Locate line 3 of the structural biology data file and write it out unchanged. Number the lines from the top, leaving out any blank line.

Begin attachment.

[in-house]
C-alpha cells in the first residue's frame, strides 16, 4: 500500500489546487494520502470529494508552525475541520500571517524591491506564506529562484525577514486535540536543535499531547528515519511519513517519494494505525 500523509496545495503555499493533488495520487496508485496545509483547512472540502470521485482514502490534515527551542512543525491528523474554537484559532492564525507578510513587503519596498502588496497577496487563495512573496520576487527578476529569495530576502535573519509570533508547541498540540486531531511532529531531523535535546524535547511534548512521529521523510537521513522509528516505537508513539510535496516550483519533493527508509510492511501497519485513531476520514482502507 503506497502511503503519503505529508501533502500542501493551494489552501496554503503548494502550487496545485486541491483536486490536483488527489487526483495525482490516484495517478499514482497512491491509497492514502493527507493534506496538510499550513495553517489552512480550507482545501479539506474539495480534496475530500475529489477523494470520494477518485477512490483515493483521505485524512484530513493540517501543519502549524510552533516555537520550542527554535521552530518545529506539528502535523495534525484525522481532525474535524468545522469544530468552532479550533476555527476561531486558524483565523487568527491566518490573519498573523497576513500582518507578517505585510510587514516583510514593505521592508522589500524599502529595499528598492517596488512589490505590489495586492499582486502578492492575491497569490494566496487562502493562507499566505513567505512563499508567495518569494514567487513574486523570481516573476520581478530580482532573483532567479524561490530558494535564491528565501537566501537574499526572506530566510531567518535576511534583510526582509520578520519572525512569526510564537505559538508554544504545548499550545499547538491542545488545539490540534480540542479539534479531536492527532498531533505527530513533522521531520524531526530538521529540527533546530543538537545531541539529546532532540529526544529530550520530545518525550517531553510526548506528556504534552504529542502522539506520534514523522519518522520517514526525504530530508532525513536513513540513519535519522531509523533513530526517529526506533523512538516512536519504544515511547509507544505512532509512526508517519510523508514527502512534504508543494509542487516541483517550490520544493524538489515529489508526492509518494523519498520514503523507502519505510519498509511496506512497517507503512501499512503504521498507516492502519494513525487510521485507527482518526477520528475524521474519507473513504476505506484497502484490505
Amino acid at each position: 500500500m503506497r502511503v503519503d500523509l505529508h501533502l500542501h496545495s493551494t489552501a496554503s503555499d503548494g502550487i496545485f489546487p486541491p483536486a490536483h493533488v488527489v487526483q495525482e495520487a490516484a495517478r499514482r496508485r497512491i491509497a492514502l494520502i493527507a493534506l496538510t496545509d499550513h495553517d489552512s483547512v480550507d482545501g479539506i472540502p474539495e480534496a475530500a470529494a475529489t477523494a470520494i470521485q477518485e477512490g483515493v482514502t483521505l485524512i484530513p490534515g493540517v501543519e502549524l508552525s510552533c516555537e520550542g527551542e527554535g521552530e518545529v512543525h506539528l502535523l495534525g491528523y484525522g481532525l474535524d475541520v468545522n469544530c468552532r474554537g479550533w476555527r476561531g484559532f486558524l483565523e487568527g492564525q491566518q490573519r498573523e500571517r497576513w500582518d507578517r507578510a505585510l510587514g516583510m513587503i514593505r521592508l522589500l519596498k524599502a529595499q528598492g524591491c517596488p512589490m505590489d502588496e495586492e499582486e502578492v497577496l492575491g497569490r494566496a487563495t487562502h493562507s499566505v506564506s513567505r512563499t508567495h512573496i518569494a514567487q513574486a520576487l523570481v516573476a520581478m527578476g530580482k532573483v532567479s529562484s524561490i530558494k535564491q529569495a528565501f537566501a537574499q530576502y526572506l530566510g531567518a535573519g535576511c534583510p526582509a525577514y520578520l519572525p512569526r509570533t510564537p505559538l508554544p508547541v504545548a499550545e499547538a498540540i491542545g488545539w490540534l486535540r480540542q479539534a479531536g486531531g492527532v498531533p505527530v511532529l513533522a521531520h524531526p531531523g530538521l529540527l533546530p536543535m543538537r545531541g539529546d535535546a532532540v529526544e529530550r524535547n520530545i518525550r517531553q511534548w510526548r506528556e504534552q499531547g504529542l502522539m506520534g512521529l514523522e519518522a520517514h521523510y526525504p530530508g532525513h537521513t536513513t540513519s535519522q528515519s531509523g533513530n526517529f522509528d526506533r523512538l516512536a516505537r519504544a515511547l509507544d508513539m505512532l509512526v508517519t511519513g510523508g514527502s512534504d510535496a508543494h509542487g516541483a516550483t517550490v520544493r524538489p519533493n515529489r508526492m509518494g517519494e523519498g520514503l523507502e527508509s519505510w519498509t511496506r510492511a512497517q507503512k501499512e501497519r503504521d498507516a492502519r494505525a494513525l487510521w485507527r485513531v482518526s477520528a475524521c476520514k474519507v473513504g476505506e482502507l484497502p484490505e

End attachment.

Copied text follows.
Amino acid at each position: 500500500m503506497r502511503v503519503d500523509l505529508h501533502l500542501h496545495s493551494t489552501a496554503s503555499d503548494g502550487i496545485f489546487p486541491p483536486a490536483h493533488v488527489v487526483q495525482e495520487a490516484a495517478r499514482r496508485r497512491i491509497a492514502l494520502i493527507a493534506l496538510t496545509d499550513h495553517d489552512s483547512v480550507d482545501g479539506i472540502p474539495e480534496a475530500a470529494a475529489t477523494a470520494i470521485q477518485e477512490g483515493v482514502t483521505l485524512i484530513p490534515g493540517v501543519e502549524l508552525s510552533c516555537e520550542g527551542e527554535g521552530e518545529v512543525h506539528l502535523l495534525g491528523y484525522g481532525l474535524d475541520v468545522n469544530c468552532r474554537g479550533w476555527r476561531g484559532f486558524l483565523e487568527g492564525q491566518q490573519r498573523e500571517r497576513w500582518d507578517r507578510a505585510l510587514g516583510m513587503i514593505r521592508l522589500l519596498k524599502a529595499q528598492g524591491c517596488p512589490m505590489d502588496e495586492e499582486e502578492v497577496l492575491g497569490r494566496a487563495t487562502h493562507s499566505v506564506s513567505r512563499t508567495h512573496i518569494a514567487q513574486a520576487l523570481v516573476a520581478m527578476g530580482k532573483v532567479s529562484s524561490i530558494k535564491q529569495a528565501f537566501a537574499q530576502y526572506l530566510g531567518a535573519g535576511c534583510p526582509a525577514y520578520l519572525p512569526r509570533t510564537p505559538l508554544p508547541v504545548a499550545e499547538a498540540i491542545g488545539w490540534l486535540r480540542q479539534a479531536g486531531g492527532v498531533p505527530v511532529l513533522a521531520h524531526p531531523g530538521l529540527l533546530p536543535m543538537r545531541g539529546d535535546a532532540v529526544e529530550r524535547n520530545i518525550r517531553q511534548w510526548r506528556e504534552q499531547g504529542l502522539m506520534g512521529l514523522e519518522a520517514h521523510y526525504p530530508g532525513h537521513t536513513t540513519s535519522q528515519s531509523g533513530n526517529f522509528d526506533r523512538l516512536a516505537r519504544a515511547l509507544d508513539m505512532l509512526v508517519t511519513g510523508g514527502s512534504d510535496a508543494h509542487g516541483a516550483t517550490v520544493r524538489p519533493n515529489r508526492m509518494g517519494e523519498g520514503l523507502e527508509s519505510w519498509t511496506r510492511a512497517q507503512k501499512e501497519r503504521d498507516a492502519r494505525a494513525l487510521w485507527r485513531v482518526s477520528a475524521c476520514k474519507v473513504g476505506e482502507l484497502p484490505e